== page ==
People familiar with the pet adoption industry’s current archaic state may assume it will have to be dragged, like a dog to a bathtub, into the world of online transactions and mobile apps.
Adopets is taking a different approach.
By offering a free platform for rescue shelters to easily manage the adoption process, the company believes volunteers at shelters, no matter how technologically averse, will sign up on their own.
Adopets has also held off on marketing to adopters, who can use the company’s mobile app to go through each stage of the animal adoption process.
The company’s careful approach to market has followed an equally-methodical product development process that’s rare in today’s world of move-fast-and-break-things startups.
“We want people to use it a lot before we announce it to the country,” Adopets co-founder Artur Sousa says. “We built the API first, and the development of the app and website has happened together. The service has been in beta with over 85 different organizations in more than 35 states.”
Sousa, who also works full time as a mentorship manager at MassChallenge, came up with the idea for Adopets while attempting to adopt a dog last year.
After a frustrating three months of back and forth with shelters, Sousa got his puppy. However, he remembers thinking other people may have gotten discouraged and given up. That distressing thought has motivated him as he’s attempted to streamline the process of animal adoption.
“We admire the work of rescue shelters, and they have a lot more animals than people adopting animals,” Sousa says. “We were thinking, how can we create a tool that empowers them be even better at their job as well as create a more engaging, seamless process for people adopting.”
Prospective adopters start by creating a profile through the Adopets app or web-based platform. The platform has pulled information from larger sites like Petfinder to compile a database of more than 300,000 pets, which users can filter by animal type, location, age and breed. When users think they’ve found their new best friend, they apply to adopt and are able to track their application through the shelter’s review process.
Shelters receiving applications from Adopets have the option of processing it on their own or signing up to vet the applicant through the platform.
“We’re not forcing shelters to use Adopets because we’re very confident in our system,” Sousa says. “Once they get into the system to view the application, they have all the information they need. We’ve already got all of their pets there and we guide them through what they have to approve. There’s so little friction to sign up.”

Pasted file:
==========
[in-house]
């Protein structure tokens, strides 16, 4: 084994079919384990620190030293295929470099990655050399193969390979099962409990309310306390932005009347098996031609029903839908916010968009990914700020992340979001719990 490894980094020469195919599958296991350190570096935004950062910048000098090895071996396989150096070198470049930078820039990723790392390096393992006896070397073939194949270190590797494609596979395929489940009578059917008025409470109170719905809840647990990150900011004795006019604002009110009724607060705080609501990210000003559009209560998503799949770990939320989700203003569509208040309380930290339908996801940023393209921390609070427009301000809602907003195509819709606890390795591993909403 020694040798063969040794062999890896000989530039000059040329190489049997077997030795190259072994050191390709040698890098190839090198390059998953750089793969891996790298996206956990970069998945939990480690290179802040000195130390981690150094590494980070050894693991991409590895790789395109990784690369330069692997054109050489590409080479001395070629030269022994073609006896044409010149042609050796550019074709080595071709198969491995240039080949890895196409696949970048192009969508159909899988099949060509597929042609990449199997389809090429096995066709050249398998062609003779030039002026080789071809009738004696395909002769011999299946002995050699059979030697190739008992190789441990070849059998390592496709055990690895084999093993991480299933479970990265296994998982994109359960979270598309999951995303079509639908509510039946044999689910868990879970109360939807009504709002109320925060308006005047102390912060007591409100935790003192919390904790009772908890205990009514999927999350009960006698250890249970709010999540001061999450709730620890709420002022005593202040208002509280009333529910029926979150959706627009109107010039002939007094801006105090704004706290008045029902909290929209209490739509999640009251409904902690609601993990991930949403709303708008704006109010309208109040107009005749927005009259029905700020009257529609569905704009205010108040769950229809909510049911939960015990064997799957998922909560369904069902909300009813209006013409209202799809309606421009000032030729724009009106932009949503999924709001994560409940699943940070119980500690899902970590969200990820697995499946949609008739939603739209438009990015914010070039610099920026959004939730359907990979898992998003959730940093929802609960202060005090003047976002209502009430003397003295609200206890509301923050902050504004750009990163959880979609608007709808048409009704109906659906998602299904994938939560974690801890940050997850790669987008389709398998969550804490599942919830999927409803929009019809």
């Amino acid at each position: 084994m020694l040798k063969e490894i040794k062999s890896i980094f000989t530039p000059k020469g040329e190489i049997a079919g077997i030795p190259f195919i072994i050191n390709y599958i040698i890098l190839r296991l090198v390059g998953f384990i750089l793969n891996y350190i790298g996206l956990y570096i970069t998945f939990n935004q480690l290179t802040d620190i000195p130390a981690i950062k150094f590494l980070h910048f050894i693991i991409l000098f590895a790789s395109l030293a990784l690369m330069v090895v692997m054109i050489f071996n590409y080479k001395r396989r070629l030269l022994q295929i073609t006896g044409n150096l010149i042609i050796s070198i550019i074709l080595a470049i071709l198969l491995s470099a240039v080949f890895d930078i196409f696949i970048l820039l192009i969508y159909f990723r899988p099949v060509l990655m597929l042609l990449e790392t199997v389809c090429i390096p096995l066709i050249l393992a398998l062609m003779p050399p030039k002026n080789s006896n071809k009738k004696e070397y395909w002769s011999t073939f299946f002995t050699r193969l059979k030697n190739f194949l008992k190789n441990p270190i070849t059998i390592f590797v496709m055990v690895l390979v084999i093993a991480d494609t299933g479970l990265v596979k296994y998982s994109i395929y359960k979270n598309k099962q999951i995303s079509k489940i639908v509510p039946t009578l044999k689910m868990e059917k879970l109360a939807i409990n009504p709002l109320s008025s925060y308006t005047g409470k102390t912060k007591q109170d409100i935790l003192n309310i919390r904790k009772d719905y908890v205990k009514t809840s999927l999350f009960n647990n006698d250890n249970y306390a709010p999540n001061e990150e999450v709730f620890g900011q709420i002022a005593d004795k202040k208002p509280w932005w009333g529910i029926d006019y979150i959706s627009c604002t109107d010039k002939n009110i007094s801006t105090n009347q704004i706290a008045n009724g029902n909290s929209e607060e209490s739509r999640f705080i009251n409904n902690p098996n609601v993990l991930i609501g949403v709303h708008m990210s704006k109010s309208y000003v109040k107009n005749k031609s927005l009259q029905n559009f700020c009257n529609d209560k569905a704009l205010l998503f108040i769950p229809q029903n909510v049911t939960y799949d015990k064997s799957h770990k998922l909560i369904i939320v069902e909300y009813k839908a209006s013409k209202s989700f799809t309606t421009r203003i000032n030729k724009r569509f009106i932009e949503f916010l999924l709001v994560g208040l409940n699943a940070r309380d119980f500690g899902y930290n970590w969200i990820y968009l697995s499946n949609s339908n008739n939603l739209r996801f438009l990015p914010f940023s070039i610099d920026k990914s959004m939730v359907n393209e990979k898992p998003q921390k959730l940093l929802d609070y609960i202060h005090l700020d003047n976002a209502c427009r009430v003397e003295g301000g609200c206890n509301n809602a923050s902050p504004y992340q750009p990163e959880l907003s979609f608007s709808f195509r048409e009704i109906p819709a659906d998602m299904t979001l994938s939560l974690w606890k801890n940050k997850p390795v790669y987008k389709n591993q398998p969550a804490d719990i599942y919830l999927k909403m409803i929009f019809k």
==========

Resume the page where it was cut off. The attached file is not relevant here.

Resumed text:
After months of talking with shelters and testing different iterations of the product, the company had a soft launch on March 20. It was a milestone that Sousa and co-founder Lucas Alencar have refrained from celebrating as they continue working to add features.
The payment API is expected to be complete this summer, and the company is also working on an integration with RescueGroups.org. The integration will give Adopets the largest database of adoptable animals in the country.
“One of the cool things about Adopets is with the API we built we’re going to be able to integrate lots of different services,” Sousa says.
In the first year after the payment feature is live, Adopets hopes to process at least 40,000 adoptions. The company collects $20 per adoption from users, but Sousa says the fee
should be seen as a way to help shelters avoid processing costs.
“We found that users understand that they are absorbing a fee that would normally be put on shelters through PayPal,” Sousa says.
Removing the fee is only one perk of Adopets for shelters. By automating several application processing steps, the service makes shelters more efficient, a crucial element in a time-sensitive business.
As Adopets collects more data, it will also give shelters statistics to help them understand whether or not they’re rejecting too many people or have other deficiencies that are creating a bottleneck.
And, of course, it wouldn’t be a startup if artificial intelligence wasn’t involved. Sousa wants to incorporate AI to improve pet-owner matches and maintain a relationship with adopters.
“The data we’ll be collecting will help adopters have the best pet experience possible,” Sousa says. “So if you have a poodle that needs grooming every three months, we can offer you relevant services.”
The company is currently made up of seven employees who hold full-time jobs outside of Adopets, but still manage to meet nearly every night.
“We are very passionate about this and that’s what we’re hoping our users will feel. And we hope they’ll share that passion with us,” Sousa says. “For every entrepreneur wondering if they should quit their job, there is a way to sacrifice a little bit of your social life and still create change.”
Change is something Sousa brings up a lot with Adopets. A few years ago, Sousa moved to the U.S. from Brazil, a country where over 30 million animals are abandoned each year.
“Our mission is to spread all over the world,” Sousa says. “Everywhere shelters have an overpopulation that requires a lot of manual work. We are committed to saving these animals.”
Images courtesy of Adopets.